In March 1995, Unit One was sent to the English RAF-Fairfield Station before being transferred to serve at Istres Air Force Base in France in January 1996 and later to the Aviano and Sigonella Air Force Bases in Italy. Mobile One was taken out of service in October 1999, stripped of its lightbar and radio equipment and sold through the DRMO in Aviano, Italy. American serviceman Michael Abela was stationed in England and purchased it. He drove it across Europe to Calais, France, and hitched a ferry ride to England. The Mustang was then shipped back to the States, and approximately a year later it was purchased by Charles Ricks.
Charles had Mobile One shipped from New York to his home in Hanford, California, and prepared for the subsequent restoration. Hours of research were done before the restoration in 2002 to make sure everything was accurately reproduced. He even tracked down an original lightbar. With 53,000 ticks on the odometer, Charles stripped the Mustang down to a shell. Engine bay, underside of the decklid, and doorjambs were all correctly resprayed in the factory Dark Shadow Blue, while the exterior and wheels were reshot in Air Force Strato Blue. No mirror-like finish here as the paint was left with some orange-peel texture and overspray to reflect how the Air Force would have originally painted the vehicle. Also, precautions were taken to preserve the original USAF stenciling under the hood.
Concord, California, resident Keith Suzuki entered the picture in October 2003. As a citizen volunteer for the Concord Police Department’s Neighborhood Patrol Division, Keith had always yearned for a Police Package Mustang. He stumbled upon the USAF Mustang while searching the www.sspmustang.org website’s For Sale section, and since Charles’ Hanford residence was just three hours away he decided to have a look. Keith was sold on it immediately after seeing that the extremely rare car was almost completely restored, had great documentation, and could be driven legally in California sporting its amber lightbar.
Keith took the car home and prepared to have it ready for the upcoming show season. He immediately installed the lightbar that Charles had acquired, and added the light switches, USAF door decals, aircraft antennas, and radio microphone. Keith continues to search for the correct aircraft band radio, but with no photographs of interior shots of the U-2 chasers, he doesn’t exactly know what he should be looking for. He also set out to correct some detail items in the engine compartment.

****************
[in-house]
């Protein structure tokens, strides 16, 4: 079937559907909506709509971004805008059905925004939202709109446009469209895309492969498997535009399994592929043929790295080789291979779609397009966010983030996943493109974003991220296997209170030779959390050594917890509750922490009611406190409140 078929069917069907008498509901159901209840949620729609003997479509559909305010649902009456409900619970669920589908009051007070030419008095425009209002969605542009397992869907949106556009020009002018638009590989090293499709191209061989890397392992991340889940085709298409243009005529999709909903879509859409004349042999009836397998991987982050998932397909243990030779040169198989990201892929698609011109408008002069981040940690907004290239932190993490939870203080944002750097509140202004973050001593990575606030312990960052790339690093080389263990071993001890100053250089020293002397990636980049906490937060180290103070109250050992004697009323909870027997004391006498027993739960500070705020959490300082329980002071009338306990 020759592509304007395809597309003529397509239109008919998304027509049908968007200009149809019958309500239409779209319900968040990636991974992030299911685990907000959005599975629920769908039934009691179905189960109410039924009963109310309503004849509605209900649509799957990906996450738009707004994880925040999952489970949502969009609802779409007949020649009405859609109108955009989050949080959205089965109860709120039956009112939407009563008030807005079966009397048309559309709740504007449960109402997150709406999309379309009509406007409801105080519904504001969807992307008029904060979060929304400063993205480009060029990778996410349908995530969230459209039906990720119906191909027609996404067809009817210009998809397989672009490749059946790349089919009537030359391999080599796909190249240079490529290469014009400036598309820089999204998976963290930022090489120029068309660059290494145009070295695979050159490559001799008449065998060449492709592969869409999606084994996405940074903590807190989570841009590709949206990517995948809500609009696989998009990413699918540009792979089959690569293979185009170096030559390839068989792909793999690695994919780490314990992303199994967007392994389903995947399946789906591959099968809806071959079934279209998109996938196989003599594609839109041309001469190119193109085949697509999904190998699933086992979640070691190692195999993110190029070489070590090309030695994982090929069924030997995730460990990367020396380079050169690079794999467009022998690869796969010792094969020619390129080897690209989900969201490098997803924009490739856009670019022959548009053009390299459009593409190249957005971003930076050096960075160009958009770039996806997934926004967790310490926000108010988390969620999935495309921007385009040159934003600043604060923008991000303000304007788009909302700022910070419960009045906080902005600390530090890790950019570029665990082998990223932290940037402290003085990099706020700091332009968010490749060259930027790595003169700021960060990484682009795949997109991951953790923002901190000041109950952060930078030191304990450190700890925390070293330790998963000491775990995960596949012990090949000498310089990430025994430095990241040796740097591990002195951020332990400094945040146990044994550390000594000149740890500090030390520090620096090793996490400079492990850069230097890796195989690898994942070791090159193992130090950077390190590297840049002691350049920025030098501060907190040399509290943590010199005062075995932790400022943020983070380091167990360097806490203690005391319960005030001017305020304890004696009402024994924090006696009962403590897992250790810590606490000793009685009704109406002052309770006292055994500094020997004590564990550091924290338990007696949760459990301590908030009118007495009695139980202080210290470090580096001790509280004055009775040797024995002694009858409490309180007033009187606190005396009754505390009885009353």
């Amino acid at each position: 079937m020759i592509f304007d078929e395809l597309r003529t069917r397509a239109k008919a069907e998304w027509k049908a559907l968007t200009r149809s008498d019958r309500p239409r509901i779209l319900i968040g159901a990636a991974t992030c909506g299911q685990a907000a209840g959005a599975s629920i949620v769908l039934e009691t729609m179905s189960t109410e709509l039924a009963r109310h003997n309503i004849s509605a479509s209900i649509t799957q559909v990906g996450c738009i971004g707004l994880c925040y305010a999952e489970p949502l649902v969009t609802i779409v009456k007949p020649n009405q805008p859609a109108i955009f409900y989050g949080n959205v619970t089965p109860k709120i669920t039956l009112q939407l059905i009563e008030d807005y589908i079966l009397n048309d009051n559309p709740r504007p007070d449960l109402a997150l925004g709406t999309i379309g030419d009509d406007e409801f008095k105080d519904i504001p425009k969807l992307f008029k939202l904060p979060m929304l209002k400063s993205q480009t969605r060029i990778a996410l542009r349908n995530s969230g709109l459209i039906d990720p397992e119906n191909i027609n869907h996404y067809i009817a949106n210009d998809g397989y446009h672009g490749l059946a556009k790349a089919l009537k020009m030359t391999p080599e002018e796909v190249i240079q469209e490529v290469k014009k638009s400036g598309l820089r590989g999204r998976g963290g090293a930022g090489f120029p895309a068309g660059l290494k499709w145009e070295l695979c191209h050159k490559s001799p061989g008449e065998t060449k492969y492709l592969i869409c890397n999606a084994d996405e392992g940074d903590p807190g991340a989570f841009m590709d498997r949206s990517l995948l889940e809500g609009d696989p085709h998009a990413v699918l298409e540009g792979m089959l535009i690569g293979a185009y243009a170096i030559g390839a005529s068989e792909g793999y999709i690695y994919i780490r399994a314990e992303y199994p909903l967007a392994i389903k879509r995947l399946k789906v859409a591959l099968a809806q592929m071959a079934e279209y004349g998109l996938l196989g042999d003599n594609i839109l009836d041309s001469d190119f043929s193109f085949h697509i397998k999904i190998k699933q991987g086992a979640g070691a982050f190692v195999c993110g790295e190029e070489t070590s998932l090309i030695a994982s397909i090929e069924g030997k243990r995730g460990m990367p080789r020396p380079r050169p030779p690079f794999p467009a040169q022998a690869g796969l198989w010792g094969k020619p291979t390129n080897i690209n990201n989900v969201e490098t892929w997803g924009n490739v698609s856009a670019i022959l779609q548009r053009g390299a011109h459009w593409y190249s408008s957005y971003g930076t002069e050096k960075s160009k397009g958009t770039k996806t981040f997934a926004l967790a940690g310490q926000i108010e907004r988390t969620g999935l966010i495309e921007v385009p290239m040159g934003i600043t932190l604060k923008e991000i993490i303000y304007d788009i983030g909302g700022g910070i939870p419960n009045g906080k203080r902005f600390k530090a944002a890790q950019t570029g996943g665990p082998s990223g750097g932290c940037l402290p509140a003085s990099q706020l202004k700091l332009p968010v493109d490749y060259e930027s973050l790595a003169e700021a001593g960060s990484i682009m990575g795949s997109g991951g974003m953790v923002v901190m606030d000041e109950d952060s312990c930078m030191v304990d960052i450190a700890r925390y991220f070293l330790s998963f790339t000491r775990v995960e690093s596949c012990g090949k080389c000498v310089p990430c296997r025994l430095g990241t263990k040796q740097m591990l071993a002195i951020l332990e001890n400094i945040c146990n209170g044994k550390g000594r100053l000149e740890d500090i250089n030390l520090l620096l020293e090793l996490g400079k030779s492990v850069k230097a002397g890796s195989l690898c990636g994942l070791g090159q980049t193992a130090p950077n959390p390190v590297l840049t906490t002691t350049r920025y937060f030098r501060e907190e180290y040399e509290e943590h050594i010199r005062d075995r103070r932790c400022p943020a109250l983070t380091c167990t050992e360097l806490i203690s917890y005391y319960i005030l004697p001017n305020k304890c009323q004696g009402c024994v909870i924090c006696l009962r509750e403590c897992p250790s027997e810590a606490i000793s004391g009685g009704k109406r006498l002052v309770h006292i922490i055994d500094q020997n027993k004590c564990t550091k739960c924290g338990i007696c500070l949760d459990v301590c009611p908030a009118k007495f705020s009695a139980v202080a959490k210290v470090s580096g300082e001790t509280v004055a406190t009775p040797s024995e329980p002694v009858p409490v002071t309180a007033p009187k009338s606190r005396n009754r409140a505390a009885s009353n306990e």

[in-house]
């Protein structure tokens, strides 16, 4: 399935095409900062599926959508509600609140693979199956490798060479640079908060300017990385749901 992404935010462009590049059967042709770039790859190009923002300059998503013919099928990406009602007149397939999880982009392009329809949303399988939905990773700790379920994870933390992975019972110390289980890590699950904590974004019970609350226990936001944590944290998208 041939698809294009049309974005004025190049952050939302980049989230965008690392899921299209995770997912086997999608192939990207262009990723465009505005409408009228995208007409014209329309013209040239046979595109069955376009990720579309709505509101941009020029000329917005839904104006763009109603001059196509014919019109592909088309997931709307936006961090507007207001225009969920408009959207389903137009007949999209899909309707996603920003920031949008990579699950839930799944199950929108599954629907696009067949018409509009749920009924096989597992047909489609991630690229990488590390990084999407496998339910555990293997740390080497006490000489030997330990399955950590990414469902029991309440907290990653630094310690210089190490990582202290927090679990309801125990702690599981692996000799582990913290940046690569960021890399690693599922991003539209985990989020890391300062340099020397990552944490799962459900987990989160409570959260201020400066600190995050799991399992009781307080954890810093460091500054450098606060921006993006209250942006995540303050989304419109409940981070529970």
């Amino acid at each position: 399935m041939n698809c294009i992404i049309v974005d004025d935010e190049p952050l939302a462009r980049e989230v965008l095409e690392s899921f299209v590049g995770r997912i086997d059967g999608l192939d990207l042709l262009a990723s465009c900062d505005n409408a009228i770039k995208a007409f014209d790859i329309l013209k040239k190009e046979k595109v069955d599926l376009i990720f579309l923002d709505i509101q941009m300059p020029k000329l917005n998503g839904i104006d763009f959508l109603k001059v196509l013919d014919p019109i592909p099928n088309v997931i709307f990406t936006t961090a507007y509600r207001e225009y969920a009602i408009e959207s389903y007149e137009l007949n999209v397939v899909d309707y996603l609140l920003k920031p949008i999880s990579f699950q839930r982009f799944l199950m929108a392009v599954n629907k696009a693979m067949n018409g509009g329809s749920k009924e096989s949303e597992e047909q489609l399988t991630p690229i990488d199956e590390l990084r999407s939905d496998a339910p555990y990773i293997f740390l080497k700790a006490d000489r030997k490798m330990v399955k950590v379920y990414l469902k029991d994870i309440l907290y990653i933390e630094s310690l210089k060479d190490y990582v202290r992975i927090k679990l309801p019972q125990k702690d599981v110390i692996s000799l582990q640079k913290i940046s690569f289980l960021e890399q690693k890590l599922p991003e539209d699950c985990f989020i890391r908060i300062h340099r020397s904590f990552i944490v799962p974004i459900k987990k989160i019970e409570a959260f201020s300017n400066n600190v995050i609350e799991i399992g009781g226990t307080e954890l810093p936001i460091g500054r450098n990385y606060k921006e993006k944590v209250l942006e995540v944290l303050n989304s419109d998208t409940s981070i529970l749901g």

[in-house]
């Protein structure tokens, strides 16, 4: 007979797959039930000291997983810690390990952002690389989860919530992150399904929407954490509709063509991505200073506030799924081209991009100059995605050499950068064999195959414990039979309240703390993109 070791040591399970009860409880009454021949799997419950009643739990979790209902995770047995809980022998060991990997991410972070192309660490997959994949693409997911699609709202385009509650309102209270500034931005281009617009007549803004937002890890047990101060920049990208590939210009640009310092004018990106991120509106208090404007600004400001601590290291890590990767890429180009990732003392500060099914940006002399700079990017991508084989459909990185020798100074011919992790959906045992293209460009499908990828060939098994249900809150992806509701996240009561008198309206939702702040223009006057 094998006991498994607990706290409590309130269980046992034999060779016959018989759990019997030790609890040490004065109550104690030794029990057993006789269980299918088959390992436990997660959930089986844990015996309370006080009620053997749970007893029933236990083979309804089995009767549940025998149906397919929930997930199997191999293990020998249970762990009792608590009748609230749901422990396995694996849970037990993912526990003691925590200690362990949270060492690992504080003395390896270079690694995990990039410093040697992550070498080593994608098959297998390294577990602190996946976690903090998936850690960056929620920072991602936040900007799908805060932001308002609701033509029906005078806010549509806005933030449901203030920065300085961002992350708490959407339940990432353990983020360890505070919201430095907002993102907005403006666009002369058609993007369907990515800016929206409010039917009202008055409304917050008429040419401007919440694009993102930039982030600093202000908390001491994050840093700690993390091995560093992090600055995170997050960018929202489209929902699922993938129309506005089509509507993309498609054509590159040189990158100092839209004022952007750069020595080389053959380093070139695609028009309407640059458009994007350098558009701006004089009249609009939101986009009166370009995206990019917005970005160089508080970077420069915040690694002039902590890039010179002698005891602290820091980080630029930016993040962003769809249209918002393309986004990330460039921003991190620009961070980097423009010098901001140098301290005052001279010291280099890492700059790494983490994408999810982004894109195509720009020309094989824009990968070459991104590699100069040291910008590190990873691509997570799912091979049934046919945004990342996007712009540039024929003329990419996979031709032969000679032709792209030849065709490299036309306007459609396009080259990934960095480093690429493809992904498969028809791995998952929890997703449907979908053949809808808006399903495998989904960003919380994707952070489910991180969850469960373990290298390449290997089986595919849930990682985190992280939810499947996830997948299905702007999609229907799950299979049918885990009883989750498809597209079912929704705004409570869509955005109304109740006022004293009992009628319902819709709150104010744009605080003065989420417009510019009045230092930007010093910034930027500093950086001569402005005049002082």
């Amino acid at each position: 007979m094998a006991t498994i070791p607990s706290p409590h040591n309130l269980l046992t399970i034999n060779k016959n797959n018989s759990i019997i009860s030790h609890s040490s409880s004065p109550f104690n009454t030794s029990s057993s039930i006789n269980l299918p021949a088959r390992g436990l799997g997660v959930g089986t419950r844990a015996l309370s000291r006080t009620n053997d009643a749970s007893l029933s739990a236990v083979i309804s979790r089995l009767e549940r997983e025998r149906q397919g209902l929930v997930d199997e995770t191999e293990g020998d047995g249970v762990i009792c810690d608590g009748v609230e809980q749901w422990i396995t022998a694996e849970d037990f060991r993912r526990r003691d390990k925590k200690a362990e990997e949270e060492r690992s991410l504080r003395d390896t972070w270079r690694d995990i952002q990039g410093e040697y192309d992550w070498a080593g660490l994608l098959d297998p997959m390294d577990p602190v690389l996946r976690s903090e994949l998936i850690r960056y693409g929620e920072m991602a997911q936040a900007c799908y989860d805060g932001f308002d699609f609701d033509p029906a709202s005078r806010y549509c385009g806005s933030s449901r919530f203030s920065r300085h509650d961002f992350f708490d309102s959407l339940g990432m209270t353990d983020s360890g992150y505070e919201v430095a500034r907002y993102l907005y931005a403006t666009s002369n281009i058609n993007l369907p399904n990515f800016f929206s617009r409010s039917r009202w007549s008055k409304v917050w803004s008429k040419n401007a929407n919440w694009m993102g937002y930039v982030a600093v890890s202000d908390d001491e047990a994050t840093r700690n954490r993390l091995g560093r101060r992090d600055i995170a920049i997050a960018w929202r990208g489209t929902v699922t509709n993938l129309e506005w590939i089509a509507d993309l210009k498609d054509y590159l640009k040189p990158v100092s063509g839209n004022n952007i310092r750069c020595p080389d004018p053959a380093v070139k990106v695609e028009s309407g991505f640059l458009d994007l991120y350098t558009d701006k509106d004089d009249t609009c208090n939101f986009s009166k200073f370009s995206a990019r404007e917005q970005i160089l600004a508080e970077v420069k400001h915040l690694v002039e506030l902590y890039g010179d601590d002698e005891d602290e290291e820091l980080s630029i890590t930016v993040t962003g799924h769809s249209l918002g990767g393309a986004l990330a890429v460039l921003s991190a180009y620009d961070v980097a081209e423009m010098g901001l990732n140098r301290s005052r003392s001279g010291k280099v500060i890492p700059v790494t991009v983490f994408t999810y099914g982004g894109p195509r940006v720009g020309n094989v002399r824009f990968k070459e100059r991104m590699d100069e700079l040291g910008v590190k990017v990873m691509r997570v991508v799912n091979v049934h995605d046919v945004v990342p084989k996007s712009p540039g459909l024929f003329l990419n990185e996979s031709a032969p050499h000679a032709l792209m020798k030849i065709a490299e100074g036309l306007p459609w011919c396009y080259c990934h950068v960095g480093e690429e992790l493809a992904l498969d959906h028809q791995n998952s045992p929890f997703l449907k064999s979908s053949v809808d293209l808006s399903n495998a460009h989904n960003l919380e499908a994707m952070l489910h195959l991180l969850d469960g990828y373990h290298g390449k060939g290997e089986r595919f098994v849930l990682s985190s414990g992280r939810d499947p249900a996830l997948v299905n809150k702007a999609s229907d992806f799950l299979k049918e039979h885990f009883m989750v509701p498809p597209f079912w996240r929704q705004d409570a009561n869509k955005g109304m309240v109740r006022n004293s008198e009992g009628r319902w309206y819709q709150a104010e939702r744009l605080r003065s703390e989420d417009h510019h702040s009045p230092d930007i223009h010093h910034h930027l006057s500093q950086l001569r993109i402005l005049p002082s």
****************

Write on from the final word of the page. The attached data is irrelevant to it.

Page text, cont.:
SSP Mustangs came with few frills and were meant to be all business—vinyl seats instead of cloth, crank windows, block-off plate instead of power door-lock switch, and a radio without the tape deck. It does have air conditioning, though. SSP Mustangs have:
· relocated trunk-release button
· oil-to-water sandwich-style engine-oil cooler
· automatic transmission fluid cooler
· 130-amp heavy-duty alternator
· certified calibration 140-mph speedometer
· reinforced floorpans under front seats
· deleted underhood sound-absorber pad
· single-key locking system
· aircraft-style hose clamps
· heater-hose restrictor sleeve
· full-size spare tire
Keith has done very well in show competition. Besides awards in local shows, he won a Gold Award in the Concours Driven class at the ’07 Mustang Club of America show in Concord. Last October he won a First-Place trophy in the Special Service Pursuit Package category at the Ripon Police emergency vehicle show. There’s always a crowd at shows asking what exactly what it is.
Keith is extremely happy with his U-2 car. “It’s stealthy,” he says. “It’s not as noticeable as a CHP.” Other drivers on the highway at times refuse to pass him thinking he’s in some sort of in-service patrol unit.
Approximately 15,000 SSP Mustang LX 5.0Ls were built from 1982 to 1993, the majority patrolling our highways and catching “bad guys.” Then there are those select few that played a small but important role in our national security.